When we think about numbers, we often encounter square roots as an essential mathematical concept. Square roots are intriguing and hold significant importance in various fields, including mathematics, science, engineering, and even everyday calculations. In this article, we will delve into the world of square roots and explore the square roots of numbers from 1 to 100. Let’s unlock the mystery of these roots and understand their significance.

Before we dive into specific square roots, let’s grasp the concept of square roots itself. The square root of a number is a value that, when multiplied by itself, yields the original number. For example, the square root of 4 is 2 since 2 * 2 equals 4. In mathematical terms, if “√” represents the square root, then √4 = 2.

## Square Root 1 to 100

## Square Root 1 to 100 Chart With Pdf Download

## Square Roots of Prime Numbers

Prime numbers, those divisible only by 1 and themselves, possess unique square roots:

- √2 ≈ 1.414
- √3 ≈ 1.732
- √5 ≈ 2.236
- √7 ≈ 2.646
- √11 ≈ 3.317
- √13 ≈ 3.606
- √17 ≈ 4.123
- √19 ≈ 4.359
- √23 ≈ 4.796
- √29 ≈ 5.385

The square roots of prime numbers are always irrational, and their decimal expansions go on infinitely without a repeating pattern.

Check our square root calculator

## Perfect Squares and Non-Perfect Squares

Square roots can be classified into two categories: perfect squares and non-perfect squares.

- Perfect Squares: These are square roots of numbers that result in whole numbers. For example, the square root of 16 is 4, and the square root of 81 is 9.
- Non-Perfect Squares: These are square roots that result in irrational numbers, such as the square root of 2 or the square root of 10.

## Square Root 1 to 100 for Perfect Squares

square root values for perfect squares from 1 to 100:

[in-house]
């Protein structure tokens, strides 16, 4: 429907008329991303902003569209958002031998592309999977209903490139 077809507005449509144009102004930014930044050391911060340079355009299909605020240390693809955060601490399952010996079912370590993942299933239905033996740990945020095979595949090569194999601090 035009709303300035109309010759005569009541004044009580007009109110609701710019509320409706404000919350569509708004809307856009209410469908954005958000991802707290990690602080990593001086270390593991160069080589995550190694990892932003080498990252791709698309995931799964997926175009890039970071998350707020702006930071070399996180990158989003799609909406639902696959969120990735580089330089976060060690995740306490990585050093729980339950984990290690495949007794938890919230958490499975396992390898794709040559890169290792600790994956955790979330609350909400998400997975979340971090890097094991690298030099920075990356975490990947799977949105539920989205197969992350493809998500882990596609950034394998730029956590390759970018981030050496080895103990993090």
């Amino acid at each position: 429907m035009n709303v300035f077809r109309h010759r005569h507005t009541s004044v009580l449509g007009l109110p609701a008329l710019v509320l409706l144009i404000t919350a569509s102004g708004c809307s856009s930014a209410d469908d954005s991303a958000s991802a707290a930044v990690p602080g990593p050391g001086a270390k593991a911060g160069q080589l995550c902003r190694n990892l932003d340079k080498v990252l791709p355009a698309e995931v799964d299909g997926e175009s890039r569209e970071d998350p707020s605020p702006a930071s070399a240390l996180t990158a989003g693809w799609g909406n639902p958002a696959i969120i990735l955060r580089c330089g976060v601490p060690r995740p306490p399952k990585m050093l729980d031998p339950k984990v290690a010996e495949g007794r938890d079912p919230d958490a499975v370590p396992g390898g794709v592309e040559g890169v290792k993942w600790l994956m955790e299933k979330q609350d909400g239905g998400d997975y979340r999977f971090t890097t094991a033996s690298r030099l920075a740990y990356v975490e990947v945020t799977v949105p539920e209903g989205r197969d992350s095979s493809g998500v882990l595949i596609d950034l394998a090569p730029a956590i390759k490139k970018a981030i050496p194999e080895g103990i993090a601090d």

√1 = 1

√4 = 2

√9 = 3

√16 = 4

√25 = 5

√36 = 6

√49 = 7

√64 = 8

√81 = 9

√100 = 10

## Square Root 1 to 100 for Non-Perfect Squares

square root values for non-perfect squares from 1 to 100:

√2 = 1.414

√3 = 1.732

√5 = 2.236

√6 = 2.449

√7 = 2.646

√8 = 2.828

√10 = 3.162

√11 = 3.317

√12 = 3.464

√13 = 3.606

√14 = 3.742

√15 = 3.873

√17 = 4.123

√18 = 4.243

√19 = 4.359

√20 = 4.472

√21 = 4.583

√22 = 4.690

√23 = 4.796

√24 = 4.899

√26 = 5.099

√27 = 5.196

√28 = 5.292

√29 = 5.385

√30 = 5.477

√31 = 5.568

√32 = 5.657

√33 = 5.745

√34 = 5.831

√35 = 5.916

√37 = 6.083

√38 = 6.164

√39 = 6.245

√40 = 6.325

√41 = 6.403

√42 = 6.481

√43 = 6.557

√44 = 6.633

√45 = 6.708

√46 = 6.782

√47 = 6.856

√48 = 6.928

√50 = 7.071

√51 = 7.141

√52 = 7.211

√53 = 7.280

√54 = 7.348

√55 = 7.416

√56 = 7.483

√57 = 7.550

√58 = 7.616

√59 = 7.681

√60 = 7.746

√61 = 7.810

√62 = 7.874

√63 = 7.937

√65 = 8.062

√66 = 8.124

√67 = 8.185

√68 = 8.246

√69 = 8.307

√70 = 8.367

√71 = 8.426

√72 = 8.485

√73 = 8.544

√74 = 8.602

√75 = 8.660

√76 = 8.718

√77 = 8.775

√78 = 8.832

√79 = 8.888

√80 = 8.944

√82 = 9.055

√83 = 9.110

√84 = 9.165

√85 = 9.220

√86 = 9.274

√87 = 9.327

√88 = 9.381

√89 = 9.434

√90 = 9.487

√91 = 9.539

√92 = 9.592

√93 = 9.644

√94 = 9.695

√95 = 9.747

√96 = 9.798